water crisis


Western Cape latest dam levels: Down since last week

Do what you can to save water, folks!

water crisis


Despite a flurry of rains early last week, the overall average levels of the Western Cape dams have dipped slightly.

For the week starting 27 November, dam levels were at 34% compared to 56% in 2016..

Anton Bredell, the minister of Local Government, Environmental Affairs and Development Planning in the Western Cape, says Provincial Treasury has made some budget allocations to the Department to assist with ongoing drought management.

“The department of Local Government has received an additional R95 million in the recent budget adjustments. This money will be used for drought relief and water supply projects, amongst other interventions.”

Bredell said that R25 million will be used to provide additional drought relief and R55 million will go towards water augmentation initiatives, including boreholes in drought-affected areas of the province.

“Various areas across the province remain in a dire state. These include Beaufort-West and Kannaland, the City of Cape Town, Bitou and Knysna. In addition, the Matzikama region on the West Coast has become a serious problem, with the agriculture sector particularly hard hit.”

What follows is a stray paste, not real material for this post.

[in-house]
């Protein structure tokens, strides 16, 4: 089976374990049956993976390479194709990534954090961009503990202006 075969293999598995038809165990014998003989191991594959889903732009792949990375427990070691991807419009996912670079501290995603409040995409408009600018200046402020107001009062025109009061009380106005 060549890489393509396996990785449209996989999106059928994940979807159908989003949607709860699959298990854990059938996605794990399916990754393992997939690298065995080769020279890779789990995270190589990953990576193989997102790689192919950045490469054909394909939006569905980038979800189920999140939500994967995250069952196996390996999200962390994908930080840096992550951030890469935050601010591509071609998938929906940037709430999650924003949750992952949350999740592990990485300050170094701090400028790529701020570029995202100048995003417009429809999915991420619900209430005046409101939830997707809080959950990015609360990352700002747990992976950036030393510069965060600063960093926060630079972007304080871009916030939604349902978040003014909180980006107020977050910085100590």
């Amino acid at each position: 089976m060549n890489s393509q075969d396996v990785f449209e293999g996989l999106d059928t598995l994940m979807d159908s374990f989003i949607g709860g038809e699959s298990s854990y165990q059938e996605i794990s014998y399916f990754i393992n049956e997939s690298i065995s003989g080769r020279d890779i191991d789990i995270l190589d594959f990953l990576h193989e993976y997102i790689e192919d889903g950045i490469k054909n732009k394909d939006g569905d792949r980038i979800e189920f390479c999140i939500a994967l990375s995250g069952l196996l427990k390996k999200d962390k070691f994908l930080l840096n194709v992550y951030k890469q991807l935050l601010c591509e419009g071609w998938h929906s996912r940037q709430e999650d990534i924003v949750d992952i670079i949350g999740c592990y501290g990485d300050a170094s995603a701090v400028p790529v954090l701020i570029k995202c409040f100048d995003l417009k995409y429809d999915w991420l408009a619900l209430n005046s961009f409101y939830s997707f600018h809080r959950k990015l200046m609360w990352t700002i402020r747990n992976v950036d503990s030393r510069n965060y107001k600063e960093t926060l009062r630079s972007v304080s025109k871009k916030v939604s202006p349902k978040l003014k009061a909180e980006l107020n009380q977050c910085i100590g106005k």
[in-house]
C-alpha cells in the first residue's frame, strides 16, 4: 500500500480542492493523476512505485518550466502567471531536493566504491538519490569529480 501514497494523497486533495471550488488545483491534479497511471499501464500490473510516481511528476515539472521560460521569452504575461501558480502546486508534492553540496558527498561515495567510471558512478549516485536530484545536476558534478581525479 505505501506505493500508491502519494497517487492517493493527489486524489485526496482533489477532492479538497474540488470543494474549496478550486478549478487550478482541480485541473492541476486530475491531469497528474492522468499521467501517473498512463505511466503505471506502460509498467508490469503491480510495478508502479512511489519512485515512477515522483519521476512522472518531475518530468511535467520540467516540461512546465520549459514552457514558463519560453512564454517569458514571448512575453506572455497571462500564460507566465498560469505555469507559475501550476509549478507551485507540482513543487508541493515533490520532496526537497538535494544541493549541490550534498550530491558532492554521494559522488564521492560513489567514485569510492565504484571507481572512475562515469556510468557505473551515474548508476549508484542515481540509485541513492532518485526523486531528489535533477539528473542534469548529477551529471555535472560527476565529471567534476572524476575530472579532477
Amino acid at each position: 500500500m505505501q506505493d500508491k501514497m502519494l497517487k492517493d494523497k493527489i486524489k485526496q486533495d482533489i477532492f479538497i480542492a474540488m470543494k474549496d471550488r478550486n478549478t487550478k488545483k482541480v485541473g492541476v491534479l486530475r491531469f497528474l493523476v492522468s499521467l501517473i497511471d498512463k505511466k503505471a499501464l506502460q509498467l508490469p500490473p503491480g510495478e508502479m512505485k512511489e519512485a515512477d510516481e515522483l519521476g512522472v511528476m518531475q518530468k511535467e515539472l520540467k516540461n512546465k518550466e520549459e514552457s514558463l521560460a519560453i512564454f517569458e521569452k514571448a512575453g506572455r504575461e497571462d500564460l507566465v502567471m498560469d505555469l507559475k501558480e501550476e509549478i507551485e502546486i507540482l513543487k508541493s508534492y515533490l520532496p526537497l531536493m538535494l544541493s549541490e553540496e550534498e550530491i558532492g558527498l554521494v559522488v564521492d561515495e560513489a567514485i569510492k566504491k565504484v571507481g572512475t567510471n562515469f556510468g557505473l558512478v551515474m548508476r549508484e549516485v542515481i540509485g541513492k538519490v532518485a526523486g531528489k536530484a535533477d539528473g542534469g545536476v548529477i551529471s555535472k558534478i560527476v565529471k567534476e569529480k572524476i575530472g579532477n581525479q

Premier Helen Zille says the provincial government is working hard to help municipalities secure their water supply.

“The Provincial Government has completed the equipping of boreholes in Beaufort West, with supply projects in Kynsna and Kannaland expected to reach completion by the end of January.

Following my visit to the Provincial Disaster management centre last week, I am confident we have the best people on the job.

All residents are required to continue to save water if we are to avoid the taps running dry,” said Premier Zille.

Theewaterskloof is currently at 23% (2016: 47%); Voëlvlei Dam is at 27% (2016: 64%) and Clanwilliam Dam 33% (2016: 89%). Brandvlei Dam is 30% (2016: 52%).

For context, this is where the Western Cape’s dam levels were at last week.

western cape latest dam levelsDepending on who you ask, ‘Day Zero’ will either arrive late April or early May.  Rain is unlikely to boost the dam levels, so it’s up to residents to do what they can to save water.